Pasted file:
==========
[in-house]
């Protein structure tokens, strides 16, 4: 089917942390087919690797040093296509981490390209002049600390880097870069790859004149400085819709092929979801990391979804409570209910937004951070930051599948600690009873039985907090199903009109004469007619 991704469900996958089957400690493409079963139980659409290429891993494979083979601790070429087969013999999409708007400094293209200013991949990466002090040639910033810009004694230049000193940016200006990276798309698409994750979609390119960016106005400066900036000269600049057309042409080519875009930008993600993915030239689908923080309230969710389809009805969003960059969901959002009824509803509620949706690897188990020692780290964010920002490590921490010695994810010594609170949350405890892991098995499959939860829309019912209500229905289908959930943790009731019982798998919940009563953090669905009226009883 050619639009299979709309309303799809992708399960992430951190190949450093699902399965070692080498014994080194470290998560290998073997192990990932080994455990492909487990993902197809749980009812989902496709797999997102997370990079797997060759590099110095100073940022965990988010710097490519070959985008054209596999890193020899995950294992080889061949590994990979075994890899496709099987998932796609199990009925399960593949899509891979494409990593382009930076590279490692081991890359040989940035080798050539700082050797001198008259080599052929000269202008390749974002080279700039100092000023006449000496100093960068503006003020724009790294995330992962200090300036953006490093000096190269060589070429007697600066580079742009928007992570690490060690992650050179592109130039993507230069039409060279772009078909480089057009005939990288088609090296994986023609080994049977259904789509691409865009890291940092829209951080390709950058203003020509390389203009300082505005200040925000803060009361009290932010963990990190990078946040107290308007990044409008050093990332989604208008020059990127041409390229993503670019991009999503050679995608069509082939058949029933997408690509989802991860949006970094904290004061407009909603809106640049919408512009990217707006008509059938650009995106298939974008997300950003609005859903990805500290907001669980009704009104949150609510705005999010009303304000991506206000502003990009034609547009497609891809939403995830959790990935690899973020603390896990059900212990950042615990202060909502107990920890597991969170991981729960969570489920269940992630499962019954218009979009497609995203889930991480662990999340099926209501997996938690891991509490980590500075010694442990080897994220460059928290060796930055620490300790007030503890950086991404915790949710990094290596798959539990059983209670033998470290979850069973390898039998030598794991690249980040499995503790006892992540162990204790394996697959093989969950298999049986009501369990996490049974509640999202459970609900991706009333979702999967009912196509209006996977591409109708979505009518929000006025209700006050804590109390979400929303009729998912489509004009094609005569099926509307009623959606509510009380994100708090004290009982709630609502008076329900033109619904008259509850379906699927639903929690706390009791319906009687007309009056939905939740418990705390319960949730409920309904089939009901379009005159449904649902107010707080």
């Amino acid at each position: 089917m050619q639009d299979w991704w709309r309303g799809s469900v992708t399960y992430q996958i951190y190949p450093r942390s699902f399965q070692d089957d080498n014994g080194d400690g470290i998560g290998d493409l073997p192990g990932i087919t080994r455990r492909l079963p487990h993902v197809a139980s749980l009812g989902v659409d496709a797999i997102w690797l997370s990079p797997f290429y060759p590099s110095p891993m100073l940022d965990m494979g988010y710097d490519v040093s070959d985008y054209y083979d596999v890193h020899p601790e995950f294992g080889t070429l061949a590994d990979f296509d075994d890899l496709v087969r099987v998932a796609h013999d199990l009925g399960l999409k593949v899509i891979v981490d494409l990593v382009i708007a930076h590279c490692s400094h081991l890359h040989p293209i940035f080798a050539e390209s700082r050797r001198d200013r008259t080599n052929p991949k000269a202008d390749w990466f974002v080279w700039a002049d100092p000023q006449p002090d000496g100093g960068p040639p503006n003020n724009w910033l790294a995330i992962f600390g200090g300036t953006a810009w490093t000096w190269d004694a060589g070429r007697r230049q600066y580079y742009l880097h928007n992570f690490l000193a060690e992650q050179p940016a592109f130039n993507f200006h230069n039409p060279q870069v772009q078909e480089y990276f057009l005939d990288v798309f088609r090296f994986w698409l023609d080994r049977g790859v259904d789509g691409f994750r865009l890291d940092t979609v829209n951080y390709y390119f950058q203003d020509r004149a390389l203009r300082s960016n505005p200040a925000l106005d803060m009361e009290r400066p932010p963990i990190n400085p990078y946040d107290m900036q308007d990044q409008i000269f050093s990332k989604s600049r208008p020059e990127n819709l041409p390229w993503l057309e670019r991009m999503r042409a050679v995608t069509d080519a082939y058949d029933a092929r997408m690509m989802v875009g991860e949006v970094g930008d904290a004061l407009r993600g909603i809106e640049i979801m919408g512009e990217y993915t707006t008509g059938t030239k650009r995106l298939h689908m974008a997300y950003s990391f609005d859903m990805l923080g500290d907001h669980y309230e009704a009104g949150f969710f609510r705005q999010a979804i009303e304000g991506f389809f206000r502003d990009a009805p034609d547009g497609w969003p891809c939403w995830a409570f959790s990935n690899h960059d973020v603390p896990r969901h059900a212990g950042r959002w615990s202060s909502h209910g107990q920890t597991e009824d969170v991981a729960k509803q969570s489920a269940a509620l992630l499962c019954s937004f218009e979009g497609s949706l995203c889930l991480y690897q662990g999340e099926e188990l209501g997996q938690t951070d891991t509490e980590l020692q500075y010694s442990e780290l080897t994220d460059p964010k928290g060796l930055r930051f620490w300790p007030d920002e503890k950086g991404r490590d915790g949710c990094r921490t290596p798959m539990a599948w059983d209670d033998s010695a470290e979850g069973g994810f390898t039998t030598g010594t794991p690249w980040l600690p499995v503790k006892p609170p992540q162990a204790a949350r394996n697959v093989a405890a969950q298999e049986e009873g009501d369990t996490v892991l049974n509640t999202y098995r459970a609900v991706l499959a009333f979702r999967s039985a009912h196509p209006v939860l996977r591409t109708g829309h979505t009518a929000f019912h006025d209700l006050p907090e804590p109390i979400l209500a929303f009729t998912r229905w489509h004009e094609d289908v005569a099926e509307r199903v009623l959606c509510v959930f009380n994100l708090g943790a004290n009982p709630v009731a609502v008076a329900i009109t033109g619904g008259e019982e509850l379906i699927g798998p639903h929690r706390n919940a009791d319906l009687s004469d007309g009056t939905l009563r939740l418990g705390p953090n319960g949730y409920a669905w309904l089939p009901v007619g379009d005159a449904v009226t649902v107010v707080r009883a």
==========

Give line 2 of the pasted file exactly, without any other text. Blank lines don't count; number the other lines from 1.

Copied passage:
């Protein structure tokens, strides 16, 4: 089917942390087919690797040093296509981490390209002049600390880097870069790859004149400085819709092929979801990391979804409570209910937004951070930051599948600690009873039985907090199903009109004469007619 991704469900996958089957400690493409079963139980659409290429891993494979083979601790070429087969013999999409708007400094293209200013991949990466002090040639910033810009004694230049000193940016200006990276798309698409994750979609390119960016106005400066900036000269600049057309042409080519875009930008993600993915030239689908923080309230969710389809009805969003960059969901959002009824509803509620949706690897188990020692780290964010920002490590921490010695994810010594609170949350405890892991098995499959939860829309019912209500229905289908959930943790009731019982798998919940009563953090669905009226009883 050619639009299979709309309303799809992708399960992430951190190949450093699902399965070692080498014994080194470290998560290998073997192990990932080994455990492909487990993902197809749980009812989902496709797999997102997370990079797997060759590099110095100073940022965990988010710097490519070959985008054209596999890193020899995950294992080889061949590994990979075994890899496709099987998932796609199990009925399960593949899509891979494409990593382009930076590279490692081991890359040989940035080798050539700082050797001198008259080599052929000269202008390749974002080279700039100092000023006449000496100093960068503006003020724009790294995330992962200090300036953006490093000096190269060589070429007697600066580079742009928007992570690490060690992650050179592109130039993507230069039409060279772009078909480089057009005939990288088609090296994986023609080994049977259904789509691409865009890291940092829209951080390709950058203003020509390389203009300082505005200040925000803060009361009290932010963990990190990078946040107290308007990044409008050093990332989604208008020059990127041409390229993503670019991009999503050679995608069509082939058949029933997408690509989802991860949006970094904290004061407009909603809106640049919408512009990217707006008509059938650009995106298939974008997300950003609005859903990805500290907001669980009704009104949150609510705005999010009303304000991506206000502003990009034609547009497609891809939403995830959790990935690899973020603390896990059900212990950042615990202060909502107990920890597991969170991981729960969570489920269940992630499962019954218009979009497609995203889930991480662990999340099926209501997996938690891991509490980590500075010694442990080897994220460059928290060796930055620490300790007030503890950086991404915790949710990094290596798959539990059983209670033998470290979850069973390898039998030598794991690249980040499995503790006892992540162990204790394996697959093989969950298999049986009501369990996490049974509640999202459970609900991706009333979702999967009912196509209006996977591409109708979505009518929000006025209700006050804590109390979400929303009729998912489509004009094609005569099926509307009623959606509510009380994100708090004290009982709630609502008076329900033109619904008259509850379906699927639903929690706390009791319906009687007309009056939905939740418990705390319960949730409920309904089939009901379009005159449904649902107010707080």